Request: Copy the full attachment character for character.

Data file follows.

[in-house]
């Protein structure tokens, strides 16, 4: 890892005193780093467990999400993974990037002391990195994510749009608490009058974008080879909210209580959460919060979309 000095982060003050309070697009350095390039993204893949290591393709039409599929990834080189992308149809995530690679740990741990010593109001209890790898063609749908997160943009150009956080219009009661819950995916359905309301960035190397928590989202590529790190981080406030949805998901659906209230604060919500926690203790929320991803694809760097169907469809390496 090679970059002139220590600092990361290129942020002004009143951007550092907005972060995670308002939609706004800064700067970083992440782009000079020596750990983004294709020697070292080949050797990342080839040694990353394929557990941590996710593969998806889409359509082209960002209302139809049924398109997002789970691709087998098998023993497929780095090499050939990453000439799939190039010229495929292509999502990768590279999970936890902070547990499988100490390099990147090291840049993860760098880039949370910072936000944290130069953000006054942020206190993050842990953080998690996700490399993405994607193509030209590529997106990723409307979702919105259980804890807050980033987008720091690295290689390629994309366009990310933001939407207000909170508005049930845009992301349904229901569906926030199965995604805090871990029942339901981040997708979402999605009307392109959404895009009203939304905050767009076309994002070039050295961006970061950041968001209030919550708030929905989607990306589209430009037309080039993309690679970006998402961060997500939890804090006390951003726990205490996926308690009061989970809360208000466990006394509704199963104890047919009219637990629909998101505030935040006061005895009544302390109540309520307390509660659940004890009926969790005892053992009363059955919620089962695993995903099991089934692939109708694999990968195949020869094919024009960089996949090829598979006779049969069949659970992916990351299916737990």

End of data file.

[in-house]
């Protein structure tokens, strides 16, 4: 890892005193780093467990999400993974990037002391990195994510749009608490009058974008080879909210209580959460919060979309 000095982060003050309070697009350095390039993204893949290591393709039409599929990834080189992308149809995530690679740990741990010593109001209890790898063609749908997160943009150009956080219009009661819950995916359905309301960035190397928590989202590529790190981080406030949805998901659906209230604060919500926690203790929320991803694809760097169907469809390496 090679970059002139220590600092990361290129942020002004009143951007550092907005972060995670308002939609706004800064700067970083992440782009000079020596750990983004294709020697070292080949050797990342080839040694990353394929557990941590996710593969998806889409359509082209960002209302139809049924398109997002789970691709087998098998023993497929780095090499050939990453000439799939190039010229495929292509999502990768590279999970936890902070547990499988100490390099990147090291840049993860760098880039949370910072936000944290130069953000006054942020206190993050842990953080998690996700490399993405994607193509030209590529997106990723409307979702919105259980804890807050980033987008720091690295290689390629994309366009990310933001939407207000909170508005049930845009992301349904229901569906926030199965995604805090871990029942339901981040997708979402999605009307392109959404895009009203939304905050767009076309994002070039050295961006970061950041968001209030919550708030929905989607990306589209430009037309080039993309690679970006998402961060997500939890804090006390951003726990205490996926308690009061989970809360208000466990006394509704199963104890047919009219637990629909998101505030935040006061005895009544302390109540309520307390509660659940004890009926969790005892053992009363059955919620089962695993995903099991089934692939109708694999990968195949020869094919024009960089996949090829598979006779049969069949659970992916990351299916737990």